Samuelsson is a Visiting Professor of International Culinary Science at the Umeå University School of Restaurant and Culinary Arts in Sweden.  He is also an advisor to The Institute of Culinary Education in New York City.

Marcus & President Obama 

On November 24, 2009, Samuelsson served as guest chef for the first state dinner of the Barack Obama presidency. The dinner, in honor of Indian Prime Minister Manmohan Singh, was served on the South Lawn and largely vegetarian.

He combined sustainable and regional foods which reflected the best in American cuisine yet evoke the flavors of India. His menu for this occasion included fresh vegetables and herbs picked from the White House Garden and combined with red lentil soup, roasted potato dumplings, and green curry prawns.

Celebrity Chef Marcus Samuelsson delighting palates and changing lives

President Barack Obama at Red Rooster in Harlem – photo- www.extravaganzi.com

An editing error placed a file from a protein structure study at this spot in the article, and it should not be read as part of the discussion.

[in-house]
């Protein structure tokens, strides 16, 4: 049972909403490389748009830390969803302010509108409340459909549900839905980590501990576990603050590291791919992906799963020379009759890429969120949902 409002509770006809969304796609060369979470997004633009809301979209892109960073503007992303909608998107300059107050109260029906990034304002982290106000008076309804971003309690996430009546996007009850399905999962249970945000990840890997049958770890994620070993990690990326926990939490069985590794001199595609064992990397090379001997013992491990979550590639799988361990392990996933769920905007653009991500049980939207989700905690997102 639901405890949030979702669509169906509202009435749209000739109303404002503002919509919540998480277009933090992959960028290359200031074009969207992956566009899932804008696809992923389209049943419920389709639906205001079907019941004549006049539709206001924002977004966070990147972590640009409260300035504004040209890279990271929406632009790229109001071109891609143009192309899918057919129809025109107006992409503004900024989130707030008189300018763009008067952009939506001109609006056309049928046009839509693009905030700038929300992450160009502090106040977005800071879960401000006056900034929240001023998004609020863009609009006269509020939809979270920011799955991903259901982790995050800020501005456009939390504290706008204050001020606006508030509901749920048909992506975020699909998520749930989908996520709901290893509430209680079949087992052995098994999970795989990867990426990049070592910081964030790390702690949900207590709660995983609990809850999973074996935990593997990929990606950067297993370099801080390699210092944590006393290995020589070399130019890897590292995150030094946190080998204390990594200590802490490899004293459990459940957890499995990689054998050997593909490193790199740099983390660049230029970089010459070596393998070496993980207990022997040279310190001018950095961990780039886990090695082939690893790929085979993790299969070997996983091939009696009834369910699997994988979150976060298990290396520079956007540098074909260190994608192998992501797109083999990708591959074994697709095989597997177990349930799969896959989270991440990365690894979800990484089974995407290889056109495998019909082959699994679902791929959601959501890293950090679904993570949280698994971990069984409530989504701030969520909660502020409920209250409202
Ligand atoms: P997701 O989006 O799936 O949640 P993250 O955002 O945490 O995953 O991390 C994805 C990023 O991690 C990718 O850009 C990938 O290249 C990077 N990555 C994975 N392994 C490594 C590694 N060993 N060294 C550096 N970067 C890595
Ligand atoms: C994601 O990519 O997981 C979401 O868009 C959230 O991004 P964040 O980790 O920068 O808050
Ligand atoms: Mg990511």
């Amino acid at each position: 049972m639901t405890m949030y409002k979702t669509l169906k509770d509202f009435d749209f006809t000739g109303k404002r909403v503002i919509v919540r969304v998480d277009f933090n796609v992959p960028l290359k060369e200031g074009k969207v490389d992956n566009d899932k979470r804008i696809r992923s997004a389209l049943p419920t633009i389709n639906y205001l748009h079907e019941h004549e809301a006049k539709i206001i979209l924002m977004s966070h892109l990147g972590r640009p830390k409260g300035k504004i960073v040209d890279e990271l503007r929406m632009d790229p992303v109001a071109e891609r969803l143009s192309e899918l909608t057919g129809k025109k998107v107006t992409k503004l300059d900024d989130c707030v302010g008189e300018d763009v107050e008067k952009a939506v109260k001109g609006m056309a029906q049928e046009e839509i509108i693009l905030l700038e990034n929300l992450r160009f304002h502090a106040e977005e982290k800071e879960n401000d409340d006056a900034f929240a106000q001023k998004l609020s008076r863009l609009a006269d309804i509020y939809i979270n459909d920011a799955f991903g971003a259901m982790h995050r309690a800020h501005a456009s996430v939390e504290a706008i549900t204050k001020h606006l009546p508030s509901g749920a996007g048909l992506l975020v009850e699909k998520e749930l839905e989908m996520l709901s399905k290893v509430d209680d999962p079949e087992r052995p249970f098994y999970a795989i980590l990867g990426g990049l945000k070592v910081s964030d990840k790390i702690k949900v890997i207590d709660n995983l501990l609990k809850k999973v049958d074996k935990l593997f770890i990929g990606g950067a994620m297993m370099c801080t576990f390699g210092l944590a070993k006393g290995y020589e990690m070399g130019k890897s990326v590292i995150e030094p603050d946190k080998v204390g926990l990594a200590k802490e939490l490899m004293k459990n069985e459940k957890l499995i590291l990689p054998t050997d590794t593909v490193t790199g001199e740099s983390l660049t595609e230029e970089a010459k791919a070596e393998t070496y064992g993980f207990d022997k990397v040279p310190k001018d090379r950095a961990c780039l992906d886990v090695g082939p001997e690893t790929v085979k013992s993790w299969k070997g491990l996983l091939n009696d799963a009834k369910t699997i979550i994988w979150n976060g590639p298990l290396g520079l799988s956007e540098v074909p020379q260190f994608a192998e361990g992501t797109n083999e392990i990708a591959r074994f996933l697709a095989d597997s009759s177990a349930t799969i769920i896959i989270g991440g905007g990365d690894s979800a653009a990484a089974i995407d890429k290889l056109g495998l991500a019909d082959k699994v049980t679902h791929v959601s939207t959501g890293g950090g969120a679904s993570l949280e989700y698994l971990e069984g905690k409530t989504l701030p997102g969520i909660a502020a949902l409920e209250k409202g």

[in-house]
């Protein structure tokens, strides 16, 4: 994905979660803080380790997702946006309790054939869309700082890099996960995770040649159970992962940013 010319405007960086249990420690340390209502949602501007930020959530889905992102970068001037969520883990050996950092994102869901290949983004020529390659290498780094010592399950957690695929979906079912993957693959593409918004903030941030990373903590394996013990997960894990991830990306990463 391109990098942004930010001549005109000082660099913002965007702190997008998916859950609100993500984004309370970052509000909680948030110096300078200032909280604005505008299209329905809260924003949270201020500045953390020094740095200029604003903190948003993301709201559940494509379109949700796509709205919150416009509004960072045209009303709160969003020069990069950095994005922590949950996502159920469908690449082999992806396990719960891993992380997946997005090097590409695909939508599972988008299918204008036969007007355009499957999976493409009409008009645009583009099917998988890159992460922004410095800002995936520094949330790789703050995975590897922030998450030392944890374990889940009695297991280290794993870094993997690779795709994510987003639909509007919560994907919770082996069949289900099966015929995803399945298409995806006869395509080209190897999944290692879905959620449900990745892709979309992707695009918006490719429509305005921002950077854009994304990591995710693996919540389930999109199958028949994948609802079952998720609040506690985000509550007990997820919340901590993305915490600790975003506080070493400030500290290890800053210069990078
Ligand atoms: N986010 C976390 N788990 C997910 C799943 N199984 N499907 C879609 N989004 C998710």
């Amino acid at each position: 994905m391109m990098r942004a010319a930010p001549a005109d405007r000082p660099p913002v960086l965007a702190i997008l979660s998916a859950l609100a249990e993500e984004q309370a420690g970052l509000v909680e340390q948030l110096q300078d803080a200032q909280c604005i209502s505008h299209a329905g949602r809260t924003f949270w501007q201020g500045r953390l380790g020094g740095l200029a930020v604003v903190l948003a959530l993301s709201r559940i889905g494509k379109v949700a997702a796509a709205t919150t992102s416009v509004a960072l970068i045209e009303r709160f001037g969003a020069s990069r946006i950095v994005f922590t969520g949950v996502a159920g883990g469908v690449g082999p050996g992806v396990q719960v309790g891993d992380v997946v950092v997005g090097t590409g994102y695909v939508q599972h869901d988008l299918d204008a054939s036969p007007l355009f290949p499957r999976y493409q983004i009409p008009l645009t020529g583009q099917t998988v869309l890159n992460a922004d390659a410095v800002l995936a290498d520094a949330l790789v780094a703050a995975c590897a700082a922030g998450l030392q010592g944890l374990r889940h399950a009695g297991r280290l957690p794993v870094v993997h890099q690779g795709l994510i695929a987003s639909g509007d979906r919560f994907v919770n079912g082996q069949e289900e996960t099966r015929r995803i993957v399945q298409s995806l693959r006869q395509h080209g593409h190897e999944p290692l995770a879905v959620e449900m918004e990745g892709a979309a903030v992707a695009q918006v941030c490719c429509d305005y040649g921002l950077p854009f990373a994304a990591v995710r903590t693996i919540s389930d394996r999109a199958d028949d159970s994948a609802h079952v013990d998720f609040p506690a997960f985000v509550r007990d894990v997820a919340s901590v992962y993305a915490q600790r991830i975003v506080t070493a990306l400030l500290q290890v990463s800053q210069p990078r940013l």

His restaurant, Red Rooster, opened in December 2010 in Harlem, and in March 2011, Red Rooster hosted a fundraising dinner for the Democratic National Committee. President Obama attended the dinner. The $30,800-per-plate event raised $1.5 million.

In the fall of 2012, Samuelsson and Clarion Hotels launched a restaurant concept called—Kitchen & Table— at Clarion Hotel Arlanda Airport and continued through 2014 to Clarion Hotels in Sweden and Norway.

Television

Celebrity Chef Marcus Samuelsson delighting palates and changing lives

In This Photo: Michelle Obama, Al Roker, Marcus Samuelsson
U.S. first lady Michelle Obama cooks with chef Marcus Samuelsson (2nd L) and Al Roker (L) during the White House Easter Egg Roll on the South Lawn of the White House April 9, 2012 in Washington, DC. photo courtesy of www.zimbio.com

He had a television show, Inner Chef, which aired in 2005 on Discovery Home Channel and yet another program in 2008, Urban Cuisine on BET J/Centric. His cooking combines international influences with traditional cuisines from Sweden to Japan and Africa.

In 2015, he appeared in an episode of Anthony Bourdain: Parts Unknown with Ethiopia being the focus of that episode’s visit.